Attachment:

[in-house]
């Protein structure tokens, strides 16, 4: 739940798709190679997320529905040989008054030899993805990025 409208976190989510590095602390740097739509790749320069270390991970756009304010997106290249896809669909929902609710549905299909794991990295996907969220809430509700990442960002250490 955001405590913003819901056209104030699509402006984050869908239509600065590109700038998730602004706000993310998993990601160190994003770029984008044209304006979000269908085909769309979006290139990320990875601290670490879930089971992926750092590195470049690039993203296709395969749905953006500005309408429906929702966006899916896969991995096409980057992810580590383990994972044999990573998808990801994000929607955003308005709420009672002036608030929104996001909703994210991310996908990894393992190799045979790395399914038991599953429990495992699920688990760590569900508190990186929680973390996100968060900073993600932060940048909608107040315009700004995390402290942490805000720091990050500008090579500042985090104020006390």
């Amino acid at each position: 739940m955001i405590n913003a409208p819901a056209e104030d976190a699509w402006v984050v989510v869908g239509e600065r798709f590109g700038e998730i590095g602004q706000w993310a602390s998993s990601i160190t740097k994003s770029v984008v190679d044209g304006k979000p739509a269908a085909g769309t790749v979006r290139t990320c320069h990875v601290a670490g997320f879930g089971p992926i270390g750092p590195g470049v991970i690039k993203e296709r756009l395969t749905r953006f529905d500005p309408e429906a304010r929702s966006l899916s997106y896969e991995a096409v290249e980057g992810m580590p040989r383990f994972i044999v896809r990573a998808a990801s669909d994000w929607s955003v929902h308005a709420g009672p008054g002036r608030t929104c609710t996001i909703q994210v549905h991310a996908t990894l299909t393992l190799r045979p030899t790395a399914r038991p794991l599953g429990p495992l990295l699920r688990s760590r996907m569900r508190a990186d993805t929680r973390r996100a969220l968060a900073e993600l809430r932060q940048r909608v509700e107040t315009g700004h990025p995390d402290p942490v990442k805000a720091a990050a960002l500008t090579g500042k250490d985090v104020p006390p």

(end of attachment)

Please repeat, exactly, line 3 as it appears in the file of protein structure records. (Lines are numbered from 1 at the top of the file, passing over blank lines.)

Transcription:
């Amino acid at each position: 739940m955001i405590n913003a409208p819901a056209e104030d976190a699509w402006v984050v989510v869908g239509e600065r798709f590109g700038e998730i590095g602004q706000w993310a602390s998993s990601i160190t740097k994003s770029v984008v190679d044209g304006k979000p739509a269908a085909g769309t790749v979006r290139t990320c320069h990875v601290a670490g997320f879930g089971p992926i270390g750092p590195g470049v991970i690039k993203e296709r756009l395969t749905r953006f529905d500005p309408e429906a304010r929702s966006l899916s997106y896969e991995a096409v290249e980057g992810m580590p040989r383990f994972i044999v896809r990573a998808a990801s669909d994000w929607s955003v929902h308005a709420g009672p008054g002036r608030t929104c609710t996001i909703q994210v549905h991310a996908t990894l299909t393992l190799r045979p030899t790395a399914r038991p794991l599953g429990p495992l990295l699920r688990s760590r996907m569900r508190a990186d993805t929680r973390r996100a969220l968060a900073e993600l809430r932060q940048r909608v509700e107040t315009g700004h990025p995390d402290p942490v990442k805000a720091a990050a960002l500008t090579g500042k250490d985090v104020p006390p």